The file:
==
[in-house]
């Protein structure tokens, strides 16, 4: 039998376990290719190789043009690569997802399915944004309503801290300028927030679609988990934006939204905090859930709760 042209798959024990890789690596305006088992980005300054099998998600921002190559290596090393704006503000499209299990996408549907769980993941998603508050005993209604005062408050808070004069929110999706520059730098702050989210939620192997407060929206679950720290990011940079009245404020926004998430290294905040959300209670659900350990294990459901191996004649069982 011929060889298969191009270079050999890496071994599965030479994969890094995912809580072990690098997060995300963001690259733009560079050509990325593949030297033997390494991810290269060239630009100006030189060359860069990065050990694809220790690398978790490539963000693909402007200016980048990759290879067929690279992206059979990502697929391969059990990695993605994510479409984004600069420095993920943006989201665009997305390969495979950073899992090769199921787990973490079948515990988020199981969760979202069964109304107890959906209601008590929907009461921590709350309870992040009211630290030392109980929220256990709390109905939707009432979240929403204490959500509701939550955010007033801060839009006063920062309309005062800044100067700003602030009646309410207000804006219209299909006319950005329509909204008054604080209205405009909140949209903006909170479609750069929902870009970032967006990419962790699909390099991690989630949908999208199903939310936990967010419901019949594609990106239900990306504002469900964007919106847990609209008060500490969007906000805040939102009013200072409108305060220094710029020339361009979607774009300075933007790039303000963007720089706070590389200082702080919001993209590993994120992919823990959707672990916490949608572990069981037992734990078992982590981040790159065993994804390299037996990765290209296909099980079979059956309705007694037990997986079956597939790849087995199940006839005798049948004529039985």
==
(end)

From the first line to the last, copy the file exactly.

[in-house]
């Protein structure tokens, strides 16, 4: 039998376990290719190789043009690569997802399915944004309503801290300028927030679609988990934006939204905090859930709760 042209798959024990890789690596305006088992980005300054099998998600921002190559290596090393704006503000499209299990996408549907769980993941998603508050005993209604005062408050808070004069929110999706520059730098702050989210939620192997407060929206679950720290990011940079009245404020926004998430290294905040959300209670659900350990294990459901191996004649069982 011929060889298969191009270079050999890496071994599965030479994969890094995912809580072990690098997060995300963001690259733009560079050509990325593949030297033997390494991810290269060239630009100006030189060359860069990065050990694809220790690398978790490539963000693909402007200016980048990759290879067929690279992206059979990502697929391969059990990695993605994510479409984004600069420095993920943006989201665009997305390969495979950073899992090769199921787990973490079948515990988020199981969760979202069964109304107890959906209601008590929907009461921590709350309870992040009211630290030392109980929220256990709390109905939707009432979240929403204490959500509701939550955010007033801060839009006063920062309309005062800044100067700003602030009646309410207000804006219209299909006319950005329509909204008054604080209205405009909140949209903006909170479609750069929902870009970032967006990419962790699909390099991690989630949908999208199903939310936990967010419901019949594609990106239900990306504002469900964007919106847990609209008060500490969007906000805040939102009013200072409108305060220094710029020339361009979607774009300075933007790039303000963007720089706070590389200082702080919001993209590993994120992919823990959707672990916490949608572990069981037992734990078992982590981040790159065993994804390299037996990765290209296909099980079979059956309705007694037990997986079956597939790849087995199940006839005798049948004529039985």